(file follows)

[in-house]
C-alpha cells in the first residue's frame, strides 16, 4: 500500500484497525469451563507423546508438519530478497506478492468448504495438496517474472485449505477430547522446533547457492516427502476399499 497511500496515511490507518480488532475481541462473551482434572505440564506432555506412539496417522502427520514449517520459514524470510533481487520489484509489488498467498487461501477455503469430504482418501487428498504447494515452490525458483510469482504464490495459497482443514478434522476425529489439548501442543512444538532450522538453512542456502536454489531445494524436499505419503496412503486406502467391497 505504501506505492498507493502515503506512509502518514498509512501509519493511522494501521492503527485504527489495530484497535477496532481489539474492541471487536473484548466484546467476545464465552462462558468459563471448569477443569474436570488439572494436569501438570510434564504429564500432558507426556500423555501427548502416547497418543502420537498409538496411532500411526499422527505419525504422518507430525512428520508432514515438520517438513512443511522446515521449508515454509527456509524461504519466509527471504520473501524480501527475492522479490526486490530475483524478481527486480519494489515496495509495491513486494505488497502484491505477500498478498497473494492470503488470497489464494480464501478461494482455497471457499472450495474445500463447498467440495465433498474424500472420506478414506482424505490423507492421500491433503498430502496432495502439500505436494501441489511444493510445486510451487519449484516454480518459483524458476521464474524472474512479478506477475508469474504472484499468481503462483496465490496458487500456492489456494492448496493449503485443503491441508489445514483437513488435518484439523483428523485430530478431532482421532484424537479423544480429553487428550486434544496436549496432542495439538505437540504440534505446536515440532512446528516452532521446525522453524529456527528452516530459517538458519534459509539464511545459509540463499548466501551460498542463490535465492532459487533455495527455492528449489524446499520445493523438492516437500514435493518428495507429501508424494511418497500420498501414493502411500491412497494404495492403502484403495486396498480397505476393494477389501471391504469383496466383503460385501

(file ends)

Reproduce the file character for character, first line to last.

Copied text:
[in-house]
C-alpha cells in the first residue's frame, strides 16, 4: 500500500484497525469451563507423546508438519530478497506478492468448504495438496517474472485449505477430547522446533547457492516427502476399499 497511500496515511490507518480488532475481541462473551482434572505440564506432555506412539496417522502427520514449517520459514524470510533481487520489484509489488498467498487461501477455503469430504482418501487428498504447494515452490525458483510469482504464490495459497482443514478434522476425529489439548501442543512444538532450522538453512542456502536454489531445494524436499505419503496412503486406502467391497 505504501506505492498507493502515503506512509502518514498509512501509519493511522494501521492503527485504527489495530484497535477496532481489539474492541471487536473484548466484546467476545464465552462462558468459563471448569477443569474436570488439572494436569501438570510434564504429564500432558507426556500423555501427548502416547497418543502420537498409538496411532500411526499422527505419525504422518507430525512428520508432514515438520517438513512443511522446515521449508515454509527456509524461504519466509527471504520473501524480501527475492522479490526486490530475483524478481527486480519494489515496495509495491513486494505488497502484491505477500498478498497473494492470503488470497489464494480464501478461494482455497471457499472450495474445500463447498467440495465433498474424500472420506478414506482424505490423507492421500491433503498430502496432495502439500505436494501441489511444493510445486510451487519449484516454480518459483524458476521464474524472474512479478506477475508469474504472484499468481503462483496465490496458487500456492489456494492448496493449503485443503491441508489445514483437513488435518484439523483428523485430530478431532482421532484424537479423544480429553487428550486434544496436549496432542495439538505437540504440534505446536515440532512446528516452532521446525522453524529456527528452516530459517538458519534459509539464511545459509540463499548466501551460498542463490535465492532459487533455495527455492528449489524446499520445493523438492516437500514435493518428495507429501508424494511418497500420498501414493502411500491412497494404495492403502484403495486396498480397505476393494477389501471391504469383496466383503460385501